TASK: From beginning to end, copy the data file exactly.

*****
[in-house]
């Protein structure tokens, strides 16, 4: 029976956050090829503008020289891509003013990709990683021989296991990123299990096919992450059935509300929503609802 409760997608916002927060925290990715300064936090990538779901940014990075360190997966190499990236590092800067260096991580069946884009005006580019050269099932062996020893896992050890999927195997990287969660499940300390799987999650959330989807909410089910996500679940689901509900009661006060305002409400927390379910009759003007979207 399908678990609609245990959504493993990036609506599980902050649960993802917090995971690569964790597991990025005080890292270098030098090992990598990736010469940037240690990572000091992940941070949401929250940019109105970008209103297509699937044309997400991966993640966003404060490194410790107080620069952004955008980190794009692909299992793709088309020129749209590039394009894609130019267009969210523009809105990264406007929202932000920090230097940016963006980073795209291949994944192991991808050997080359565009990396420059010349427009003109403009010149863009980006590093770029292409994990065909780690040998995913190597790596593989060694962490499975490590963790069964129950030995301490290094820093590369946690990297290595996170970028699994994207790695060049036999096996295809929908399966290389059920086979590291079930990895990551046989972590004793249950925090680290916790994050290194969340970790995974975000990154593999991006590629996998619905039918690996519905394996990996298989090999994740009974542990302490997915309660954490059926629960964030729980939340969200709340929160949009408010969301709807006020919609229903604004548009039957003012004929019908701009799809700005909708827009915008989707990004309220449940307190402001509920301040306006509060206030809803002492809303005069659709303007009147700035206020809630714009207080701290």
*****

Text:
[in-house]
């Protein structure tokens, strides 16, 4: 029976956050090829503008020289891509003013990709990683021989296991990123299990096919992450059935509300929503609802 409760997608916002927060925290990715300064936090990538779901940014990075360190997966190499990236590092800067260096991580069946884009005006580019050269099932062996020893896992050890999927195997990287969660499940300390799987999650959330989807909410089910996500679940689901509900009661006060305002409400927390379910009759003007979207 399908678990609609245990959504493993990036609506599980902050649960993802917090995971690569964790597991990025005080890292270098030098090992990598990736010469940037240690990572000091992940941070949401929250940019109105970008209103297509699937044309997400991966993640966003404060490194410790107080620069952004955008980190794009692909299992793709088309020129749209590039394009894609130019267009969210523009809105990264406007929202932000920090230097940016963006980073795209291949994944192991991808050997080359565009990396420059010349427009003109403009010149863009980006590093770029292409994990065909780690040998995913190597790596593989060694962490499975490590963790069964129950030995301490290094820093590369946690990297290595996170970028699994994207790695060049036999096996295809929908399966290389059920086979590291079930990895990551046989972590004793249950925090680290916790994050290194969340970790995974975000990154593999991006590629996998619905039918690996519905394996990996298989090999994740009974542990302490997915309660954490059926629960964030729980939340969200709340929160949009408010969301709807006020919609229903604004548009039957003012004929019908701009799809700005909708827009915008989707990004309220449940307190402001509920301040306006509060206030809803002492809303005069659709303007009147700035206020809630714009207080701290």